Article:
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The Early Church Paperback – Oct 1 1993

4.5 out of 5 stars 11 customer reviews

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Product Details

  • Paperback: 320 pages
  • Publisher: Penguin Books; Revised edition (Oct. 1 1993)
  • Language: English
  • ISBN-10: 0140231994
  • ISBN-13: 978-0140231991
  • Product Dimensions: 13 x 1.9 x 19.6 cm
  • Shipping Weight: 240 g
  • Average Customer Review: 4.5 out of 5 stars 11 customer reviews
  • Amazon Bestsellers Rank: #69,914 in Books (See Top 100 in Books)
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Product Description

About the Author

Reverend Henry Chadwick is a former Dean of Christ Church, Oxford, and has been a Regius Professor at both Oxford and Cambridge. He is also an ordained Anglican priest.

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THE first Christians were Jews. Read the first page
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Front Cover | Copyright | Table of Contents | Excerpt | Index | Back Cover
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Format: Paperback
With the recent resurgence of interest in the historic churches, histories of the early Church have attracted a greater audience. While this development is surely welcome, there is a growing tendency to quote (or misquote) the Church Fathers to support one's own theological position. There have also been works of Church history where the sole purpose appears to be "spinning" historical facts in order to validate theological presuppositions. Such polemical volumes are generally aimed at a large audience and so are often written in a popular style. More impartial works are often comprehensive tomes poorly suited to those seeking an introduction to the patristic era.
Henry Chadwick's The Early Church goes a long way in solving this problem. Written as part of Penguin's History of the Church series, this excellent work is a great place for those with an interest in early Church history to begin their investigations. Chadwick arranges the sections thematically rather than chronologically - allowing a clearer focus for the reader - and masterfully covers all the major currents in the patristic era without leaving his audience adrift in a sea of minutiae. Beginners to the subject of Church history may find it useful to read the book, digest the information, and then reread it, as they will be better prepared to see how the various theological and political currents interacted in the development of Christian orthodoxy.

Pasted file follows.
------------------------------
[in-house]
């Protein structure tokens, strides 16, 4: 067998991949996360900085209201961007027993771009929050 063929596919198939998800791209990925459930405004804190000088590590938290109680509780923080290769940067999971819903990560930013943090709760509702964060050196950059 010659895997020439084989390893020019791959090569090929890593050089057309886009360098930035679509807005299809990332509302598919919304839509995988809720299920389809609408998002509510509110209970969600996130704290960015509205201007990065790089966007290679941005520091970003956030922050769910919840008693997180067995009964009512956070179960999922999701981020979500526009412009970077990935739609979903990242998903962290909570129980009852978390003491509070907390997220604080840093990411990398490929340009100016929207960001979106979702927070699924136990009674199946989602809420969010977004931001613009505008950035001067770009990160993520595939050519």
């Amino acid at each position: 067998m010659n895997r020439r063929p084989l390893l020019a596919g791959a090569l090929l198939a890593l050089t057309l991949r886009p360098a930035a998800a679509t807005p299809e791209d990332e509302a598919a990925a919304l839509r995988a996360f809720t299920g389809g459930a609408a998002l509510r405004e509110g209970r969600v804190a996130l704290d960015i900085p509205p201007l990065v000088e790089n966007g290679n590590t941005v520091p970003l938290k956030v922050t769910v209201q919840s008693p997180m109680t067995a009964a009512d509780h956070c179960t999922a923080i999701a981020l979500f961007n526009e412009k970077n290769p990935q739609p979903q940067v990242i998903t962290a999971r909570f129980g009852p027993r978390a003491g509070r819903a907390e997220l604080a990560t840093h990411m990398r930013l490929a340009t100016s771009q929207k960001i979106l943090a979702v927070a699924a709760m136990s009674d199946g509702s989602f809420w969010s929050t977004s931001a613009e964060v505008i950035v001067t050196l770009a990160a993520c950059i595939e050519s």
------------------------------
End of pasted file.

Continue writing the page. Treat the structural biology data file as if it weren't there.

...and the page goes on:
Those who approach the topic with a theological axe to grind will not find solace in this book. Chadwick is nothing if not an honest historian and both sides in the Protestant/Roman Catholic apologetics wars may feel a bit uncomfortable at times.
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Format: Paperback
"The Early Church" provides the reader with an excellent history of the first six centuries of Christianity. Author Henry Chadwick covers structural and doctrinal development, along with the rise and fall of heresies and introductions to the leading characters of the period.

This excellent book provides an overview of so many things which casual students of Church history probably heard of but may not have really understood. From my reading of this book I have a better understanding of early heresies including Arianism (Jesus was not co-eternal with the Father), Donatism (no reconciliation with apostates) Manichaeism (a secret, gnostic type sect) and Pelagianism (denial of original sin). The role of councils, such as Nicaea, in combating heresy and guiding the development of orthodoxy is made clearer. A greater understanding of the roles of the Church Fathers such as Justin Martyr, Irenaeus, Origen, Tertullian, Theodore of Mopsuestia, St. Jerome and St. Augustine is gained by the reader of this book.